Kibidango: Dumplings from Momotaro, Okayama, and Hokkaido
Have you ever read the Japanese fairy tale Momotaro (桃太郎), known under the title of Peach Boy in English-speaking countries?
In the story, the peach boy Momotaro gives a food called Kibidango (きびだんご) to a talking dog, monkey, and green pheasant to befriend.
What is Kibidango?
The food’s name, Kibidango, is composed of 2 words, Kibi and Dango. And the former, Kibi (きび), can mean two different things here. Kibi (吉備) and Kibi (黍).
In the former case, the Kibi Dango (吉備団子) refers to Okayama’s specialty rice dumpling consisting of Gyuhi (求肥), as the prefecture was called Kibi Koku (吉備国) in ancient times.
Gyuhi is one of the essential ingredients for Wagashi traditional Japanese confections, made from Mochiko or Shiratamako (白玉粉) glutinous rice flour kneaded with sugar and starch syrup.
Therefore, Okayama’s Kibidango is a Gyuhi (in itself), and some makers flavor it with millet powder.
On the other hand, the latter Kibi Dango (黍団子) refers to a traditional dumpling made from millet flour, as Kibi (黍) here is the word for millet in English.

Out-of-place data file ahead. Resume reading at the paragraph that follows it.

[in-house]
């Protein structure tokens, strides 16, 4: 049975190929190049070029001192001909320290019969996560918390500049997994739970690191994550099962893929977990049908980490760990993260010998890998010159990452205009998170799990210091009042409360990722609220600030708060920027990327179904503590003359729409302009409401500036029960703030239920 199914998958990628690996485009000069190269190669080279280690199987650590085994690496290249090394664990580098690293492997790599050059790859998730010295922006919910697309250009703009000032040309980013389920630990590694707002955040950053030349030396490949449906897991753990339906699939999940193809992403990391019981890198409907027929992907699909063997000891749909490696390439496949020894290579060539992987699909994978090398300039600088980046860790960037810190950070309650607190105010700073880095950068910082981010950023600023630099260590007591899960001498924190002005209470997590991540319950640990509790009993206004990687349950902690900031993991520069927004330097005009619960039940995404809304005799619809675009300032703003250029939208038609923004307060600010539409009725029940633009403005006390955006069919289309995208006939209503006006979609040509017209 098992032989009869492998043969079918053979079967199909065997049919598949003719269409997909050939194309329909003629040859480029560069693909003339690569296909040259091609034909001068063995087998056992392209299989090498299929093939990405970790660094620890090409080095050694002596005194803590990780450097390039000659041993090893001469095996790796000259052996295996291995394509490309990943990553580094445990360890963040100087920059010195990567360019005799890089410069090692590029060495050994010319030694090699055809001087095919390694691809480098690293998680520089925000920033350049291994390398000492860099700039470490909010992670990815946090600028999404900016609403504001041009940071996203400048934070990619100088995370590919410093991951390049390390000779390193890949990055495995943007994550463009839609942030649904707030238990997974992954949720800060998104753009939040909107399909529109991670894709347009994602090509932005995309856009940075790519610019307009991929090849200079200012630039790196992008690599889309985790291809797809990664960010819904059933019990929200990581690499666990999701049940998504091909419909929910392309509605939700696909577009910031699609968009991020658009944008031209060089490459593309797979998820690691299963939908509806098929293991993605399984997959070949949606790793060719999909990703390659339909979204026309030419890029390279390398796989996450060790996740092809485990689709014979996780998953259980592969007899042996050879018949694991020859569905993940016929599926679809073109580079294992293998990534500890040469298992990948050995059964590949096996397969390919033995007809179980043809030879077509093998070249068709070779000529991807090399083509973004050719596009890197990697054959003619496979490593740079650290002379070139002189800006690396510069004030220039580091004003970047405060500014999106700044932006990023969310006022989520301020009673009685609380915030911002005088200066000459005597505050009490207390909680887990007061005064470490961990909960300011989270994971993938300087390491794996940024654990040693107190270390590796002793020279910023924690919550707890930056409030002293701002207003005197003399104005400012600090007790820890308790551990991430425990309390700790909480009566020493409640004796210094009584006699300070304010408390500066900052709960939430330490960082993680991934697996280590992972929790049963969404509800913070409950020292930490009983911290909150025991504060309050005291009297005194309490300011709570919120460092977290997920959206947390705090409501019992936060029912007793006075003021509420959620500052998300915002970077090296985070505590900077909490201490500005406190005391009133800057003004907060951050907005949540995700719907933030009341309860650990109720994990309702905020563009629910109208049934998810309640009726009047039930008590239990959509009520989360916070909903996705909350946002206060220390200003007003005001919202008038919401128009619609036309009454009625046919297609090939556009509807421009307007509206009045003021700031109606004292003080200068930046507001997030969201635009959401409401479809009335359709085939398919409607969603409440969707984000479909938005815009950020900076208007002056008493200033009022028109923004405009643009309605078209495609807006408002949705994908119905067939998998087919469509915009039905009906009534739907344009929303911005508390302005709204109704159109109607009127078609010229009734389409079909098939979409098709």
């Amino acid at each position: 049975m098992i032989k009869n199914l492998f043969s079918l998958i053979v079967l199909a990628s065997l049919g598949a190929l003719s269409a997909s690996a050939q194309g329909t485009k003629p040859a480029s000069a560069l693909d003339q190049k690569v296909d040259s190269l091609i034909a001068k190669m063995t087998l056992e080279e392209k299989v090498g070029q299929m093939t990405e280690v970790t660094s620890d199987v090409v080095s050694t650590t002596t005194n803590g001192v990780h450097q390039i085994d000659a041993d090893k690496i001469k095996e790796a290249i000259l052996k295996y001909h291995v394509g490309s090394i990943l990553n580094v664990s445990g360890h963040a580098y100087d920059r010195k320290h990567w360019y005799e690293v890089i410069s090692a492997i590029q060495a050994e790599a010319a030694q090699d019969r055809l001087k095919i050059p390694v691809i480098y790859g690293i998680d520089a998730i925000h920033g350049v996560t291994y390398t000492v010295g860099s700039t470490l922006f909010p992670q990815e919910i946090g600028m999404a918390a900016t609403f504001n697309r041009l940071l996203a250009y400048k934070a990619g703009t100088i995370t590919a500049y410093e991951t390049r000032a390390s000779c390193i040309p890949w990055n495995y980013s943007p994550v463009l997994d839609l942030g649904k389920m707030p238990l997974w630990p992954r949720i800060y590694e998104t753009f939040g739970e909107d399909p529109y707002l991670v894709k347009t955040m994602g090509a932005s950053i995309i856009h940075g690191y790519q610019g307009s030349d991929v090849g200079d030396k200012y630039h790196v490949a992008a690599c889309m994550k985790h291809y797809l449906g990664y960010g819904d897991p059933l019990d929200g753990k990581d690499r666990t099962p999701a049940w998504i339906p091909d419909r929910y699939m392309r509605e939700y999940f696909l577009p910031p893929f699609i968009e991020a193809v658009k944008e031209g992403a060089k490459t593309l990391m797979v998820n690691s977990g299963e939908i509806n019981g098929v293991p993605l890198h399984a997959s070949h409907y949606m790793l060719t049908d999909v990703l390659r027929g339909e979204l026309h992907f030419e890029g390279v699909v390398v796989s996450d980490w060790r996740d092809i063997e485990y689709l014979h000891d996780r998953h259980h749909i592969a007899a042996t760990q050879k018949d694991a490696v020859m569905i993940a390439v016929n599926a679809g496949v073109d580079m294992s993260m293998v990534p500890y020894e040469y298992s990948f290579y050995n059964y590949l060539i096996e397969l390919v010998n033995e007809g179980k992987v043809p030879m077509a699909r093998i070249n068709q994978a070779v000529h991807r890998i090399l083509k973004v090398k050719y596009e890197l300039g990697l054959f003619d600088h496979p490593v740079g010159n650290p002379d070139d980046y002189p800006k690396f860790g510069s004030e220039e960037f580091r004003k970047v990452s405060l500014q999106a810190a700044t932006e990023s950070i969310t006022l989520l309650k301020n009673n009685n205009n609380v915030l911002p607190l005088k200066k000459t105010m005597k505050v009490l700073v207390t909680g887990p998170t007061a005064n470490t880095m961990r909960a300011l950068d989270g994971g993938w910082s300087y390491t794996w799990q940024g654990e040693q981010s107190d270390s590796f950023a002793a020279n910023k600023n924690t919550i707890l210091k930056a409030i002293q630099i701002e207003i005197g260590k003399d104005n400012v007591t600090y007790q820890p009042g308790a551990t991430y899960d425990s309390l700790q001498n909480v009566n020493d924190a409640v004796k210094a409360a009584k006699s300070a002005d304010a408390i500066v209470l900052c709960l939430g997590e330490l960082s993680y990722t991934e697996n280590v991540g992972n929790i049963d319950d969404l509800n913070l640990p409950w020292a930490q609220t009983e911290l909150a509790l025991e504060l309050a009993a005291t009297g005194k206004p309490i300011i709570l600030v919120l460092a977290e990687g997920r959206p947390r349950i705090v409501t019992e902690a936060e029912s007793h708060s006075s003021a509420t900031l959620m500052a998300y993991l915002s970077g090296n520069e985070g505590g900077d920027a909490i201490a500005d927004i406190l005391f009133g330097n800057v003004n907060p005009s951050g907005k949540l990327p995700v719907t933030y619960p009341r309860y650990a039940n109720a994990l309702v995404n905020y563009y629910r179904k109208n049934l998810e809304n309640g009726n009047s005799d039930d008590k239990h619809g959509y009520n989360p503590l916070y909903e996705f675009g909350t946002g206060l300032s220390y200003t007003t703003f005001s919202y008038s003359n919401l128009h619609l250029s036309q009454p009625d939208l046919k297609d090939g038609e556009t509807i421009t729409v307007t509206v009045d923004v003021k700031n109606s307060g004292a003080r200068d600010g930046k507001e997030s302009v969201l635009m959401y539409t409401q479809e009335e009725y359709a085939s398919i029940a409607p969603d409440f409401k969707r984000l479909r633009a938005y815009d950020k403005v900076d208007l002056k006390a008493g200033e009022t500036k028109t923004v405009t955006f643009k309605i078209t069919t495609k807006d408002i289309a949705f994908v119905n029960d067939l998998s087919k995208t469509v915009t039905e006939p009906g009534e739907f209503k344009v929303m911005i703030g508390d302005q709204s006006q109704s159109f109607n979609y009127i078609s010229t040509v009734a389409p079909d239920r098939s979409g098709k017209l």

This Kibi Dango is Momotaro’s Kibidango, first appearing in a document dated March 19th, 1488.
Origin of Okayama Kibidango
Image: Goo Blog Takeo 1213
Okayama’s specialty rice dumpling Kibidango was first created by Koeido (廣榮堂), a confectionery company based in Okayama City, around 1856.
Now, in Okayama, there are two companies named Koeido producing Kibidango because the originator was divided into Koeido-Honten (廣榮堂本店) and Koeido-Takeda (廣榮堂武田).
Either way, I love Koeido’s Kibidango. The Gyuhi rice dumpling is super soft and delightfully sweet, and it now has become one of the souvenirs Okayama boasts.
Nihonichi Kibidango from Hokkaido
Japan has one more famous Kibidando named Nihonichi Kibidango (日本一きびだんご), which is entirely different from that of Okayama.
This Kibidango is a kind of Dagashi candy, sold mainly in Hokkaido, the northernmost prefecture of Japan.
The Dagashi is a Mochi-like treat made with Mochigome (餅米) glutinous rice, sugar, malt syrup, and sweet red bean paste, and the sweet has a thin wafer coating.
(Reference Pages: Wikipedia 吉備団子, 日本一きびだんご )